By Nicole Paquette
It would be an understatement to say that the process of separating from the military is daunting, a fact that every veteran who has gone through it can probably attest to. After spending years of my life as an active-duty member in the U.S. Coast Guard, within a regimented system with a strict set of guidelines, the concept of working as a civilian was difficult to wrap my head around.
I believe every veteran is responsible for finding their own way through the separation process, because the Soldier for Life – Transition Assistance Program (SFL-TAP) course isn’t sufficient without individual effort. But many veterans struggle when it comes time to find a job, and it would be valuable for employers to understand more about where we are coming from as well as how to appeal to – and accommodate for – veterans during the hiring process.
In many ways, the recruitment and hiring process for veterans is no different than it would be for anyone else. But there are some differences and sensitivities that employers should keep in mind.
Here are my top three tips for employers looking to hire veterans and how to integrate this valuable talent pool into their workforce:
1) Be military friendly and promote accordingly
For employers interested in hiring veterans, the first step is to build your brand towards being an organization that is military and veteran-friendly, such as by including a line in each job posting highlighting that fact. It may also be useful to include the names of the branches to attract veteran applicants, in the listings themselves as well as any social media accounts. A great tool to include would be common hashtags that service members and veterans follow and use themselves. To really align this intention with action, research the most common certifications soldiers acquire and the duties they perform during their career or, even better, consult with a service member or veteran to overcome a massive hurdle in veteran job searches: translating a veteran’s resume.
Communicating the value of their skills and qualifications in a way that matches up with a job posting is more difficult for veterans–especially since the vast majority of hiring managers are civilians. The military relies heavily on acronyms, so the resumes of most veterans are full of them and to the average civilian, many of these acronyms are foreign; this is one of the biggest barriers to veteran hiring. Having someone “in the know” can help clarify how these certifications and duties translate into a particular position or industry is invaluable. Making this extra effort will not only ensure highly qualified candidates are not being filtered out based on a misunderstanding, it will also show a company’s commitment to being military-friendly is more than just marketing.
2) Highlight benefits that appeal to veterans
When veterans separate from the military, they take with them a slew of lifetime benefits: health insurance, education assistance, disability compensation, eligibility for a VA mortgage loan and many, many more. That being said, veterans will be looking for more than just a good health plan and vacation time to make a benefits package appealing. A few of the benefits I’ve found particularly valuable following my transition are health insurance for family members/dependents, dental and vision insurance, and a 401K plan to save for retirement. Despite free and excellent healthcare for veterans, our benefits don’t include health insurance for family members/dependents, dental or vision care.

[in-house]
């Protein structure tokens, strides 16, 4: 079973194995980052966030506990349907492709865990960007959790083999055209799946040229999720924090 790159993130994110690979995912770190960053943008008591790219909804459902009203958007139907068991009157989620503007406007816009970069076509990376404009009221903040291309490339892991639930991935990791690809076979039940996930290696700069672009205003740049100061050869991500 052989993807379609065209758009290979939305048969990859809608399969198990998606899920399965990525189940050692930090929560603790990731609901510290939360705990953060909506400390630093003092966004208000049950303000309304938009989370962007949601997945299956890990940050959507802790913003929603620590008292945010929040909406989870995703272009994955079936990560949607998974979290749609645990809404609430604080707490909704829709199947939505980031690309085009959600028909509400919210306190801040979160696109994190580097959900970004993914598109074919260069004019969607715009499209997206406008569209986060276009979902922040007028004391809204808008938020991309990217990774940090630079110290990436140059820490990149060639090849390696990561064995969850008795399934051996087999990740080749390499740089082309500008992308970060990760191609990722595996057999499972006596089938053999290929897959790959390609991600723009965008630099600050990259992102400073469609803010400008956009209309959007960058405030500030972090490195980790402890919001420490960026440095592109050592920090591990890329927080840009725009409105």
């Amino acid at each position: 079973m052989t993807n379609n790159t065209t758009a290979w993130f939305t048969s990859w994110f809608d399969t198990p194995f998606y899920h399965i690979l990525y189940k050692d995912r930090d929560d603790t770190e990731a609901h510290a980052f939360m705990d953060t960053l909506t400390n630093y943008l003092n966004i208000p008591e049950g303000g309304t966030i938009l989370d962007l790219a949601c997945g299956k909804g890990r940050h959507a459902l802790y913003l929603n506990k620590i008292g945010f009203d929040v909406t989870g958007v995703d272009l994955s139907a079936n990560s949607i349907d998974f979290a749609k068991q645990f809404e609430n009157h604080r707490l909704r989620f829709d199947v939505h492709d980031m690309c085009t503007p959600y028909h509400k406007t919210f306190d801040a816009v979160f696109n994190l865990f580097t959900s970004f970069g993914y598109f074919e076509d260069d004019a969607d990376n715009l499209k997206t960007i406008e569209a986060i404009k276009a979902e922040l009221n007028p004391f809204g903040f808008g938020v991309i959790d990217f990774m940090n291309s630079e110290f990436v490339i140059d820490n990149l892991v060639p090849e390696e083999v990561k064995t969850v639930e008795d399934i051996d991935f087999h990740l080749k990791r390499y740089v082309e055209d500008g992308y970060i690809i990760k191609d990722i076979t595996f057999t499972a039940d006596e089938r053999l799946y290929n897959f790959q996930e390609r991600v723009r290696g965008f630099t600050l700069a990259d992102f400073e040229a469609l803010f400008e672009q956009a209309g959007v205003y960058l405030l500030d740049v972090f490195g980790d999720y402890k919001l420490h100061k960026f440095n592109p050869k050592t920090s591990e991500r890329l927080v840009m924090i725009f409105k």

Another benefit veterans may look for from a future employer is the opportunity to use allocated time off to volunteer. After serving in the military and spending the majority of their career helping others, veterans are more likely to work at companies that allow them to continue to give back to the community. Advertising these benefits, as well as any coordination with nonprofits, charities or other donation-matching programs, is likely to pique the interest of veterans and encourage them to apply.
3) Banish stigmas and stereotypes
Despite the modern world we live in, veterans are still contending with outdated stereotypes and assumptions about who they are and what they want, especially in the professional world. There is a standard misconception of veterans as old, disabled and uninterested in integrating into American society, but these stereotypes couldn’t be further from the truth. While there are, of course, veterans of all ages, many veterans entered the military at 18 or 19, chose to serve for 4 years and are now in their 20s. I personally have a hard time thinking of myself as a veteran, in part because of the stigmas and stereotypes that do not reflect who I am or my experience.
Most of the concerns employers have with regards to veterans can be overcome by education and collaboration. Some veterans come home with PTSD or other psychological conditions, but many civilians struggle with similar issues, as nearly one in five Americans live with a mental illness. Companies looking to hire veterans should focus on what they bring to the table – a strong work ethic and valuable experiences from their time in the military – and less on outdated and misguided assumptions about who veterans are and how they will behave.
Just as in any venture, changing the employment process for veterans isn’t one-sided. Employers who want to incorporate veterans into their workforce should adjust their hiring practices, but veterans are also responsible for committing their time and effort to finding the position and company that are the best fit for their many transferable skills. As our society grows to become even more inclusive, employers can utilize these tips to ensure that the workplaces of the future are welcoming for everyone, veterans included.
Nicole Paquette is the Team Captain of Military Enrollment at MedCerts and a veteran of the U.S. Coast Guard.